Survey: Banks Far More Active In Boosting Fees Than Rates
While there are some eye-popping deposit numbers to be found from some financial institutions, and despite more than a dozen boosts to interest rates by the Fed, the rates being paid by most banks on passbook savings have hardly budged.
According to Bankrate.com, banks are paying an average passbook account's interest rate of 0.59%, up just four basis points (BPs) over the past six months. Savings and loans are paying an additional 23 BPs on the same product, according to Bankrate.com's surveys. Credit unions were not included in the survey of the largest banks and thrifts in each of the nation's 25 largest markets.
Bankrate.com reported that it did find more than a dozen institutions paying 4.5% APY or more on money market accounts.
Meanwhile, while rates on basic passbooks have remained low, banks have been more active in increasing punitive fees on customer accounts, according to Bankrate.com.
The average minimum balance to earn interest on checking rose in the survey to $2,465. Yields on the same account, reported Bankrate.com, remain very low. The average yield on an interest-bearing checking account was up one basis point to 0.32% over the fall 2005 survey, and barely up over the all-time low of 0.26%.
Bankrate.com reported that the average deposit required by banks to open an interest-bearing account has dropped to $429.76, the lowest figure in the survey in three years. At the same time, however, to avoid fees on an interest account, the average balance required hit a record $2,465, up 7.4% over one year earlier.
The survey found banks require an average minimum deposit of $72.72 to open a non-interest bearing account, in line with data from the past six months and one year.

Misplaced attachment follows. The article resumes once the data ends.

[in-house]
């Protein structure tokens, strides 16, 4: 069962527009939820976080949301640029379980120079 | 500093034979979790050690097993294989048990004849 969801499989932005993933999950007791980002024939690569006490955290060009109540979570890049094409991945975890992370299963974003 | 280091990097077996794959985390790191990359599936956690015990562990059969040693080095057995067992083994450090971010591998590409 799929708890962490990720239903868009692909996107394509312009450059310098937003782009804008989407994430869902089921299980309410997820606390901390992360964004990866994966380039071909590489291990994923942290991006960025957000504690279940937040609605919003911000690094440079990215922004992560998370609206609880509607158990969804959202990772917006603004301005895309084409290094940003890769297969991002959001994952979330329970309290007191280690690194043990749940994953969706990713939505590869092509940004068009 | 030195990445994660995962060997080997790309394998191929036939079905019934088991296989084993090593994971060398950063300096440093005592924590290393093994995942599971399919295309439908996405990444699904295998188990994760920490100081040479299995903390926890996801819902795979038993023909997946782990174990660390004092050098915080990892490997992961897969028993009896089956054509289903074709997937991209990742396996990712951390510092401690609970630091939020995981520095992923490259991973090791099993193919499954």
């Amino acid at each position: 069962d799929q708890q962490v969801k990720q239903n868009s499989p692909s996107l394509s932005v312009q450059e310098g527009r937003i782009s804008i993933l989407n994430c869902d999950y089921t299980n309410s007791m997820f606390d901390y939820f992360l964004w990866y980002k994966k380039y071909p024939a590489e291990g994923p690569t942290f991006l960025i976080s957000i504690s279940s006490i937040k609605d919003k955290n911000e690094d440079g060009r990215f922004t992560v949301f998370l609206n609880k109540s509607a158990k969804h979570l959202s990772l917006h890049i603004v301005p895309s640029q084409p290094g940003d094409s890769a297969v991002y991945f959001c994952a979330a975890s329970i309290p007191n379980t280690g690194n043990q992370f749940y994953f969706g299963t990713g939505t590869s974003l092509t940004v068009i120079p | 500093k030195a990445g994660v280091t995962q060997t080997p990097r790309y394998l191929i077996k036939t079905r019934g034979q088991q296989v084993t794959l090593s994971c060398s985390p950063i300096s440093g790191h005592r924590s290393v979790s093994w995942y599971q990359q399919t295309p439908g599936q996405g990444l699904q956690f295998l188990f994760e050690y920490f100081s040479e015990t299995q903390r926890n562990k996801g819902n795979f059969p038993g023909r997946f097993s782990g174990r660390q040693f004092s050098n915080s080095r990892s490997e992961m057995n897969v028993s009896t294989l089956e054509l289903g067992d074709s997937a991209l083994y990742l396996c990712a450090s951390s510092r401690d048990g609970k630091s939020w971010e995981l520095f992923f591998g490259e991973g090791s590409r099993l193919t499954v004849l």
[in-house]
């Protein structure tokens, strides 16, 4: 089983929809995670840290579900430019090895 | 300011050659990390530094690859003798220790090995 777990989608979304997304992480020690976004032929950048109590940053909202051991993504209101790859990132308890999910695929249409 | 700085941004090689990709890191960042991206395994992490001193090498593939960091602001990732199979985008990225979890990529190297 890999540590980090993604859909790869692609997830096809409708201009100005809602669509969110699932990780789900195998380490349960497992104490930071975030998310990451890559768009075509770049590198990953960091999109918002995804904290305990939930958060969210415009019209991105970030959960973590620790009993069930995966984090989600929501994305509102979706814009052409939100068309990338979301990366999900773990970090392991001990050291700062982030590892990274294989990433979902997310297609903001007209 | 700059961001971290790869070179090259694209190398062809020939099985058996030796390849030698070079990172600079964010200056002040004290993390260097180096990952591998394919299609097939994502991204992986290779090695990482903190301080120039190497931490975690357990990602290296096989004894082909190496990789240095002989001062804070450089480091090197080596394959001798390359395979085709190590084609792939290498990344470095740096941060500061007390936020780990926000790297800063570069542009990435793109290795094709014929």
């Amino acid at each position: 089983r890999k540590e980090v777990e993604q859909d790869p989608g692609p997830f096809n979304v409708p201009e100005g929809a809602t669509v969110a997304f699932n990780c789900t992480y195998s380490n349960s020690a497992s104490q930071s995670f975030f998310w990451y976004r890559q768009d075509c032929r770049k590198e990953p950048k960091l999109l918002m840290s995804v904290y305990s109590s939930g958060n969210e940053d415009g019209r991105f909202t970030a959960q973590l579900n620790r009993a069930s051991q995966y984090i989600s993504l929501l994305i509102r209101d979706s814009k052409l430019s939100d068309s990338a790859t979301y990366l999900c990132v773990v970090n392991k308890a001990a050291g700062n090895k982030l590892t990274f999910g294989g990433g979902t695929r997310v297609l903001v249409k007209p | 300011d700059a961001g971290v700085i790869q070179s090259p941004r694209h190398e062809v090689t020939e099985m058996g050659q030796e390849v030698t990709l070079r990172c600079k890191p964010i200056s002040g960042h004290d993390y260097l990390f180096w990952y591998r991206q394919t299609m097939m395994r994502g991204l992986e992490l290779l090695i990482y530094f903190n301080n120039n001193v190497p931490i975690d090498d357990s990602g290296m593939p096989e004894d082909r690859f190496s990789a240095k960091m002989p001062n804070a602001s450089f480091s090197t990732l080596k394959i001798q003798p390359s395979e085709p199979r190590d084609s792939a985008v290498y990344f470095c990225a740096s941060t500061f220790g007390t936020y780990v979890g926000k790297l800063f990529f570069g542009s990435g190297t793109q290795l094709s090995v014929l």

On deposits, Bankrate.com found that Internet banks pay the highest rates. On interest bearing checking, for instance, the Internet banks were paying an average 1.96% vs. 0.32% for typical bricks-and-mortar banks.
Among the findings related to fees:
* The average fee charged for bouncing a check has risen to $27.04, up from $26.90 in the survey. The new figure is actually down from $27.13 one year earlier. However, Bankrate.com noted that more banks are using a tiered structure on NSF fees, meaning bouncing more than one check can begin to add up quickly. Bankrate.com said that when it first conducted the survey in 1998, the average bounced check fee was $21.57.
* The survey found that the number of banks that have increased bounced-check fees (39) more than doubled those that have decreased fees (19).
* The cost for using an ATM continues to rise for non-account-holders. The survey found that noncustomers are hit with an average ATM fee of $1.60, and that 98% of banks owning ATMs charge a fee. "The average surcharge has increased 14% in the past year and 21% in the past two years, from $1.40 and $1.33, respectively," Bankrate.com stated.